Peripheral Edema – Findings in Heart Failure

by Stephen Holt, MD, MS

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    00:01 Alright, so having talked about jugular vein distention and seeing how well that can help to identify acute congestive heart failure, we're also going to want to look for peripheral edema which can be an important sign as well.

    00:12 So, let's take a look down here at the legs.

    00:15 The most common place to find peripheral edema is going to be on your lower extremities, particularly in, if I may rotate the leg here, the pretibial areas in front of the shin, the shinbone, and down here in the pedal areas, so called pedal edema.

    00:29 Assessing for edema is very simple, you're going to push on top of the skin, hold for two or three second and then quickly release and you're going to look and see if there's any pitting, that is if there is an indent left by your thumb after you pull your thumb away and typically, if it stays as a depression for a longer span of time, that may suggest more of a proteinaceous kind of edema like early lymphedema; or as if it resolves within five seconds or so, that may suggest more of a hydrostatic type of edema associated with heart failure or even an oncotic pressure type of edema for example from hypoalbuminemia or cirrhosis, etc.

    01:10 The most common cause though of edema in the lower extremities is none of those very advance organ dysfunction problems, it's actually just chronic venous insufficiency which is a failure of the valves in the veins to return blood effectively to the heart, so all that is edema is not heart failure and that's why peripheral edema turns out to not be a particularly useful prognostic sign or diagnostic sign when you're trying to make a diagnosis of heart failure.

    01:41 That being said, it's extremely useful when you're tracking a patient overtime as you're diuresing them for example.

    01:48 In the same way they're tracking somebody's weight can be help when you're trying to see if you've diuresed them or over-diuresed them, etc.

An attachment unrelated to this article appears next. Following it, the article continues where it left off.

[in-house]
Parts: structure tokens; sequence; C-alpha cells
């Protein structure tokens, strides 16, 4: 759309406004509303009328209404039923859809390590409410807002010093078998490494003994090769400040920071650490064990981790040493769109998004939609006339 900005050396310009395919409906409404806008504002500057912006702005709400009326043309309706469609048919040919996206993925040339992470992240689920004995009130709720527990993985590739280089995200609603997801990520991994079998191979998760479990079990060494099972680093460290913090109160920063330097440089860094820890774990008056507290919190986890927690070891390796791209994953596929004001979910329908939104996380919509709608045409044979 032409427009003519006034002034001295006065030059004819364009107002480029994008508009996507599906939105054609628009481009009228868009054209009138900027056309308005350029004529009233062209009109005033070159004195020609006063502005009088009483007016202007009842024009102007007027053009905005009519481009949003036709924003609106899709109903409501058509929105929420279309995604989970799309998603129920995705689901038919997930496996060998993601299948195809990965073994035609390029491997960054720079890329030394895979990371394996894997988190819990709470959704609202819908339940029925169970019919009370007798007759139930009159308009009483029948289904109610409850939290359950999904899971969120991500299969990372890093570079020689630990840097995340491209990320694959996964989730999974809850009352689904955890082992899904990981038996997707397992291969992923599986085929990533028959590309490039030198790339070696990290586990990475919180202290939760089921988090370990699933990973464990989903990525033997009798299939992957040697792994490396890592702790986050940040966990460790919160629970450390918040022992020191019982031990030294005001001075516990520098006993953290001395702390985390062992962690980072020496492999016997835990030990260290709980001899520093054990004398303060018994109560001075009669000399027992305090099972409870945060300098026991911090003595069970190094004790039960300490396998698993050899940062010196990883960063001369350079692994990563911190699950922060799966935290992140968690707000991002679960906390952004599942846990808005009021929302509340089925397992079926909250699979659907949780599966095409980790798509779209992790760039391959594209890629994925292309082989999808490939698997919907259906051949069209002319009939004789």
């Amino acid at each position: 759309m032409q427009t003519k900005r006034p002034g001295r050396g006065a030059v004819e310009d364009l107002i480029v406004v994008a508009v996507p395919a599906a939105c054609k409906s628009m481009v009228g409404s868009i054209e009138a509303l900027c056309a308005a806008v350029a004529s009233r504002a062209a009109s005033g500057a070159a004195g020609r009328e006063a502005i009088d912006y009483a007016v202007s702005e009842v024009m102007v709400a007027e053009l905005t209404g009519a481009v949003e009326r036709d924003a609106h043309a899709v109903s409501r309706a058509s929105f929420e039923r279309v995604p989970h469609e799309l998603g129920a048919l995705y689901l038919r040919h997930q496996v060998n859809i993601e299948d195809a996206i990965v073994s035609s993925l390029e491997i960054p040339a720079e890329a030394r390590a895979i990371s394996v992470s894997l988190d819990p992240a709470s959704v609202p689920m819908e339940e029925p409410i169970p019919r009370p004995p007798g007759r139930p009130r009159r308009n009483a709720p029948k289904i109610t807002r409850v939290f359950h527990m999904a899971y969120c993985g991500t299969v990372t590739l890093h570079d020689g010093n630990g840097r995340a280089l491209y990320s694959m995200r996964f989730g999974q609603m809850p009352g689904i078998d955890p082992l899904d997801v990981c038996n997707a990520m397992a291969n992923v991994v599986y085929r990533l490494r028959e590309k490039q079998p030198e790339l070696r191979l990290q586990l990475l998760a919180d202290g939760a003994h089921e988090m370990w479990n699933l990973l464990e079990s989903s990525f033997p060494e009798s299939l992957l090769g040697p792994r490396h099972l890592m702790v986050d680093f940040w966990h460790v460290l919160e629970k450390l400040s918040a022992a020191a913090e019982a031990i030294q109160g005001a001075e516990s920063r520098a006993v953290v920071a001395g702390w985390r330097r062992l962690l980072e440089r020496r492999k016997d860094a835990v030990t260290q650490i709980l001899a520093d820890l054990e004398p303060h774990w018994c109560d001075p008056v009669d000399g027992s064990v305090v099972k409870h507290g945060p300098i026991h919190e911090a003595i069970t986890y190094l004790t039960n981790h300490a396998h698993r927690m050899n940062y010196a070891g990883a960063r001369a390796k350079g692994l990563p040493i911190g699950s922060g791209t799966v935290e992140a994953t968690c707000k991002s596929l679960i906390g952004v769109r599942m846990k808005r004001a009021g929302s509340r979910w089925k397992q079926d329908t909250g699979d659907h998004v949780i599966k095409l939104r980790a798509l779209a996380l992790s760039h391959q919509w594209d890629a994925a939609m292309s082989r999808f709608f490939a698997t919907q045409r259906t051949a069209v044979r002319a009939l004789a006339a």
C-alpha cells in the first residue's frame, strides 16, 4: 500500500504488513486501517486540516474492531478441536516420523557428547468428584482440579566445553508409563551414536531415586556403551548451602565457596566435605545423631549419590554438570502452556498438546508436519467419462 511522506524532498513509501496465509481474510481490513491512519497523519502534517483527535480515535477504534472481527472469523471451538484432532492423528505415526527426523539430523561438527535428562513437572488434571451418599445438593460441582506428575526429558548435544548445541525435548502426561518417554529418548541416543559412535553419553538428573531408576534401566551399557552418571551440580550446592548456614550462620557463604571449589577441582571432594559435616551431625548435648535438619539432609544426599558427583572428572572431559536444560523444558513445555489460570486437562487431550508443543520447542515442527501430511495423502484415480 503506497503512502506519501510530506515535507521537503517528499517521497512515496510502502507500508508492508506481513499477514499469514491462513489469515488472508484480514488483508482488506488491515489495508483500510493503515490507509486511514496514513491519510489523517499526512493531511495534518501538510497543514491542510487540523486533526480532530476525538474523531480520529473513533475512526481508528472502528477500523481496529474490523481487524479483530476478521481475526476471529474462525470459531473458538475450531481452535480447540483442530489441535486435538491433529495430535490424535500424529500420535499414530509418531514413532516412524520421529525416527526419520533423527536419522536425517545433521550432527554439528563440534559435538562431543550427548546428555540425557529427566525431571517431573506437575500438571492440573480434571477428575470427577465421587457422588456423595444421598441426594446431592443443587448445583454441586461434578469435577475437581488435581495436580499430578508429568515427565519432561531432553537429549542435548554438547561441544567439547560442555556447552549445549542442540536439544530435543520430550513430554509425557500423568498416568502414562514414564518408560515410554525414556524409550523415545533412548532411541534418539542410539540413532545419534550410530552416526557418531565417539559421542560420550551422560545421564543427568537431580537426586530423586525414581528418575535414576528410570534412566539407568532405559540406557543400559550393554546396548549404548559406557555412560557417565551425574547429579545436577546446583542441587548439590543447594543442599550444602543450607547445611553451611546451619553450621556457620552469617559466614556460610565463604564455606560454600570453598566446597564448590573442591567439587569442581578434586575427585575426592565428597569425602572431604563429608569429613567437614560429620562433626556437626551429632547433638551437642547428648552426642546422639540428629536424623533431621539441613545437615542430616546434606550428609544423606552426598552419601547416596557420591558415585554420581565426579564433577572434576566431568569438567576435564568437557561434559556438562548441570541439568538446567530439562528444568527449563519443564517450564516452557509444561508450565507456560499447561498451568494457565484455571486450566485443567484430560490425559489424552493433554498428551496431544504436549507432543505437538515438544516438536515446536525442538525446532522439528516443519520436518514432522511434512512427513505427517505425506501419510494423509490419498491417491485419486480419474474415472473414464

01:55 So not useful to make a diagnosis but useful to track patients overtime.

    01:59 Importantly, when you do push on the skin, you may find that a patient looks like the leg is swollen and edematous, but you push down and immediately when put your thumb off, the indent is gone and that can be suggested of lymphedema, advanced lymphedema.

    02:17 When somebody has acquired lymphedema or secondary lymph edema that has been progressive for a long span of time, whether it's from a prior lymph node dissection perhaps in the upper extremity, or even folks who have chronic venous insufficiency for a long span of time can develop this lymphedematous process or secondary lymphedema or Verruca's lymphedema, you're going to find that the skin is so fibroused and thick that when you push, you can't push in very far and there's no indentation that's lefts afterwards so the interpretation of edema can be very nuance and it's important to realize that its useful, but it's not going to make or break a diagnosis of heart failure.

    02:58 Since we're here in the legs though it's worth us taking a look at the pulses that you can identify in the legs.

    03:05 We're going to talk more in a moment about the posterior tibial pulse, it's right here behind the medial malleolus, you can palpate it there.

    03:12 The dorsalis pedis pulse is going to be located here, just a little bit lateral to the very prominent first MTP joint there.

    03:22 Secondly, there is a popliteal pulse, very difficult to find for me at least, but its going to be found in the popliteal fossa between the semimembranosus and semitendinosus tendons on the left or the medial and lateral aspect of the back of the knee, and then the femoral artery is going to be up here.

    03:43 Remember the N-A-V-L, the nervous system, the artery, the vein, and the lymphatics is how we can identify the different structures that are in the proximal thigh and the femoral artery could certainly by diseased, you may find a bruit there, etcetera, and the setting of peripheral arterial disease, but more often than not, you're going to find some disease farther down.

    About the Lecture

    The lecture Peripheral Edema – Findings in Heart Failure by Stephen Holt, MD, MS is from the course Examination of Cardiovascular and Respiratory System.

    Included Quiz Questions

    1. ...seen with chronic venous insufficiency.
    2. ...a response to diuresis in heart failure.
    3. ...related to arterial pressure.
    4. ...due to hyperlipidemia.
    5. ...due to hypertension.
    1. The posterior tibial pulse is located behind the medial malleolus of the ankle.
    2. The dorsalis pedis pulse is located behind the medial malleolus of the ankle.
    3. The posterior tibial pulse is located on top of the foot lateral to the first metatarsophalangeal (MTP) joint.
    4. The popliteal pulse is located on top of the foot lateral to the first MTP joint.
    5. The femoral pulse is located behind the knee.

    Author of lecture Peripheral Edema – Findings in Heart Failure

     Stephen Holt, MD, MS

    Stephen Holt, MD, MS

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